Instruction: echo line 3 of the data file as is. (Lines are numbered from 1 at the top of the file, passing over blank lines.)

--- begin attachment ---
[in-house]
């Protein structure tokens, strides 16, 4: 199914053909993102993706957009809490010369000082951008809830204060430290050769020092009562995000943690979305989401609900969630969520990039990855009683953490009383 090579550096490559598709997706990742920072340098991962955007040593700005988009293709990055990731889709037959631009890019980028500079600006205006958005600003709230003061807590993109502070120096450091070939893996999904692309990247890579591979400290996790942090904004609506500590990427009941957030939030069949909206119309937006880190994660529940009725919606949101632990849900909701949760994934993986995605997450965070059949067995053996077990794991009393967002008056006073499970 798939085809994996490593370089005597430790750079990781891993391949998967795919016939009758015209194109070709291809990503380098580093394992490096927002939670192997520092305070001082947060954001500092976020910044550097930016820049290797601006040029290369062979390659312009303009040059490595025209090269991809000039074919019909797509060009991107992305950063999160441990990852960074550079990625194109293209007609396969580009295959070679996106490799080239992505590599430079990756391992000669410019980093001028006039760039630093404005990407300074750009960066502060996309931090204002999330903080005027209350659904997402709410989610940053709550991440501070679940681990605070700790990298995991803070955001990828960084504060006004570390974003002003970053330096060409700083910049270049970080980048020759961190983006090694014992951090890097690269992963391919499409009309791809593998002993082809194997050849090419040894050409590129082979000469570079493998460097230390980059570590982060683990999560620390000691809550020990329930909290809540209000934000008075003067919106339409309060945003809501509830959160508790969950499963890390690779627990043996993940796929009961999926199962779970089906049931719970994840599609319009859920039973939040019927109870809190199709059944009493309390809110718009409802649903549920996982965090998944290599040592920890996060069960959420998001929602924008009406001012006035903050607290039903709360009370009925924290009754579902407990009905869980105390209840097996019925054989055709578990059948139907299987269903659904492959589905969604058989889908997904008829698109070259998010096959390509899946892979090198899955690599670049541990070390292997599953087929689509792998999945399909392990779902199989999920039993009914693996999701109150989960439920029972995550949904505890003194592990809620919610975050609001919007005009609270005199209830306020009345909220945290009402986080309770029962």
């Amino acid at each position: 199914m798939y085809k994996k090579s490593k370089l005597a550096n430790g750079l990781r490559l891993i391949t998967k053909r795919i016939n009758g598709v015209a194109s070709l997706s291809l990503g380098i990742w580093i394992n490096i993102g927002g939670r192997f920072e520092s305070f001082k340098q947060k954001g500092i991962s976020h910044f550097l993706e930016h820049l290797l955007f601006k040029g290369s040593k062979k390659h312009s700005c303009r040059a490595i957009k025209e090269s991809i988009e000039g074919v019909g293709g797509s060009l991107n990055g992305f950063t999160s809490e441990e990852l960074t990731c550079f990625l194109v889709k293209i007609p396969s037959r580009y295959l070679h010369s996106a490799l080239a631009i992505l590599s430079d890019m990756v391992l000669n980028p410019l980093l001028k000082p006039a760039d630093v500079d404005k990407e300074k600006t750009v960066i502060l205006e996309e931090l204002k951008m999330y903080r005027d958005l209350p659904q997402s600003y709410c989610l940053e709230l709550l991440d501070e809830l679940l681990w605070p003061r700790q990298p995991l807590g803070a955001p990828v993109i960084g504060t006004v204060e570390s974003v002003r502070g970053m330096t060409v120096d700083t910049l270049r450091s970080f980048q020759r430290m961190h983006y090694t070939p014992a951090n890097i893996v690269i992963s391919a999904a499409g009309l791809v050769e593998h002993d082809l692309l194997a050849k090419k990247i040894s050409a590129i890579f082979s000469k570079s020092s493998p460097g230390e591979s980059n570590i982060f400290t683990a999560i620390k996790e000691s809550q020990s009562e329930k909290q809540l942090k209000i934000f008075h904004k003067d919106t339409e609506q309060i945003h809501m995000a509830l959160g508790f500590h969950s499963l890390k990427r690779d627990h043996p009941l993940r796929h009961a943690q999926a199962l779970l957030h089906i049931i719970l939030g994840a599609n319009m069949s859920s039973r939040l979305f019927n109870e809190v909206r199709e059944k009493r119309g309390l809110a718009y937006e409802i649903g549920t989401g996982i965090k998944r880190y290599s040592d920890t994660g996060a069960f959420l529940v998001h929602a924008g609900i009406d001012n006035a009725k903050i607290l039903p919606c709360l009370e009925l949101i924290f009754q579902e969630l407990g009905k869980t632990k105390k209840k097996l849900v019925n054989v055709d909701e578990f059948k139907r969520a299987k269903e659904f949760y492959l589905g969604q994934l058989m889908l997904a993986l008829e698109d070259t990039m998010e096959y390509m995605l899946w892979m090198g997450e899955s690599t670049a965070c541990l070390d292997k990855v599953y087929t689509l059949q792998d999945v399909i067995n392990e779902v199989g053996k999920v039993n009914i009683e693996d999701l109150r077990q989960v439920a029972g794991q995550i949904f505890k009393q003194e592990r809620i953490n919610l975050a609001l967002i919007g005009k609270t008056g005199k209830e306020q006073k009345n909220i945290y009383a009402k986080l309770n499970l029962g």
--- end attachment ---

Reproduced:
């Amino acid at each position: 199914m798939y085809k994996k090579s490593k370089l005597a550096n430790g750079l990781r490559l891993i391949t998967k053909r795919i016939n009758g598709v015209a194109s070709l997706s291809l990503g380098i990742w580093i394992n490096i993102g927002g939670r192997f920072e520092s305070f001082k340098q947060k954001g500092i991962s976020h910044f550097l993706e930016h820049l290797l955007f601006k040029g290369s040593k062979k390659h312009s700005c303009r040059a490595i957009k025209e090269s991809i988009e000039g074919v019909g293709g797509s060009l991107n990055g992305f950063t999160s809490e441990e990852l960074t990731c550079f990625l194109v889709k293209i007609p396969s037959r580009y295959l070679h010369s996106a490799l080239a631009i992505l590599s430079d890019m990756v391992l000669n980028p410019l980093l001028k000082p006039a760039d630093v500079d404005k990407e300074k600006t750009v960066i502060l205006e996309e931090l204002k951008m999330y903080r005027d958005l209350p659904q997402s600003y709410c989610l940053e709230l709550l991440d501070e809830l679940l681990w605070p003061r700790q990298p995991l807590g803070a955001p990828v993109i960084g504060t006004v204060e570390s974003v002003r502070g970053m330096t060409v120096d700083t910049l270049r450091s970080f980048q020759r430290m961190h983006y090694t070939p014992a951090n890097i893996v690269i992963s391919a999904a499409g009309l791809v050769e593998h002993d082809l692309l194997a050849k090419k990247i040894s050409a590129i890579f082979s000469k570079s020092s493998p460097g230390e591979s980059n570590i982060f400290t683990a999560i620390k996790e000691s809550q020990s009562e329930k909290q809540l942090k209000i934000f008075h904004k003067d919106t339409e609506q309060i945003h809501m995000a509830l959160g508790f500590h969950s499963l890390k990427r690779d627990h043996p009941l993940r796929h009961a943690q999926a199962l779970l957030h089906i049931i719970l939030g994840a599609n319009m069949s859920s039973r939040l979305f019927n109870e809190v909206r199709e059944k009493r119309g309390l809110a718009y937006e409802i649903g549920t989401g996982i965090k998944r880190y290599s040592d920890t994660g996060a069960f959420l529940v998001h929602a924008g609900i009406d001012n006035a009725k903050i607290l039903p919606c709360l009370e009925l949101i924290f009754q579902e969630l407990g009905k869980t632990k105390k209840k097996l849900v019925n054989v055709d909701e578990f059948k139907r969520a299987k269903e659904f949760y492959l589905g969604q994934l058989m889908l997904a993986l008829e698109d070259t990039m998010e096959y390509m995605l899946w892979m090198g997450e899955s690599t670049a965070c541990l070390d292997k990855v599953y087929t689509l059949q792998d999945v399909i067995n392990e779902v199989g053996k999920v039993n009914i009683e693996d999701l109150r077990q989960v439920a029972g794991q995550i949904f505890k009393q003194e592990r809620i953490n919610l975050a609001l967002i919007g005009k609270t008056g005199k209830e306020q006073k009345n909220i945290y009383a009402k986080l309770n499970l029962g």